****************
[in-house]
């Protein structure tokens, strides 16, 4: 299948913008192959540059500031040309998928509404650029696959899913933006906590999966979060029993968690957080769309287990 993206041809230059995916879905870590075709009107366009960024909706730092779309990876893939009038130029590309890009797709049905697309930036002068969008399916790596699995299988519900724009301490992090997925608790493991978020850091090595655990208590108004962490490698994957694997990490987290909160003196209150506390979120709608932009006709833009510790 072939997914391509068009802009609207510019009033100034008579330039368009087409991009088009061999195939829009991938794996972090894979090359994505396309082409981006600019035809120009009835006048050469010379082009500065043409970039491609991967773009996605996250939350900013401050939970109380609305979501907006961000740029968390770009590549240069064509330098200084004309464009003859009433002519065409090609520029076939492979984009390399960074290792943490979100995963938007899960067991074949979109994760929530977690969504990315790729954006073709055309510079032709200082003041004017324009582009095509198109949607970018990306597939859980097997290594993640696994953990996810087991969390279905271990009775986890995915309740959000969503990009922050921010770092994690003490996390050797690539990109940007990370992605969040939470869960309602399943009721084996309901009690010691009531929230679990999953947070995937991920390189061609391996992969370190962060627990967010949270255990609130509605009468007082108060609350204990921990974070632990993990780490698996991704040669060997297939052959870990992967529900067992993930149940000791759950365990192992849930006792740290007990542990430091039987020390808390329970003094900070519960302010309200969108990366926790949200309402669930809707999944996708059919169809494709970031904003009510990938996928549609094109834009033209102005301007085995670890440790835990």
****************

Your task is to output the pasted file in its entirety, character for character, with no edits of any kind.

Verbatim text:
[in-house]
């Protein structure tokens, strides 16, 4: 299948913008192959540059500031040309998928509404650029696959899913933006906590999966979060029993968690957080769309287990 993206041809230059995916879905870590075709009107366009960024909706730092779309990876893939009038130029590309890009797709049905697309930036002068969008399916790596699995299988519900724009301490992090997925608790493991978020850091090595655990208590108004962490490698994957694997990490987290909160003196209150506390979120709608932009006709833009510790 072939997914391509068009802009609207510019009033100034008579330039368009087409991009088009061999195939829009991938794996972090894979090359994505396309082409981006600019035809120009009835006048050469010379082009500065043409970039491609991967773009996605996250939350900013401050939970109380609305979501907006961000740029968390770009590549240069064509330098200084004309464009003859009433002519065409090609520029076939492979984009390399960074290792943490979100995963938007899960067991074949979109994760929530977690969504990315790729954006073709055309510079032709200082003041004017324009582009095509198109949607970018990306597939859980097997290594993640696994953990996810087991969390279905271990009775986890995915309740959000969503990009922050921010770092994690003490996390050797690539990109940007990370992605969040939470869960309602399943009721084996309901009690010691009531929230679990999953947070995937991920390189061609391996992969370190962060627990967010949270255990609130509605009468007082108060609350204990921990974070632990993990780490698996991704040669060997297939052959870990992967529900067992993930149940000791759950365990192992849930006792740290007990542990430091039987020390808390329970003094900070519960302010309200969108990366926790949200309402669930809707999944996708059919169809494709970031904003009510990938996928549609094109834009033209102005301007085995670890440790835990």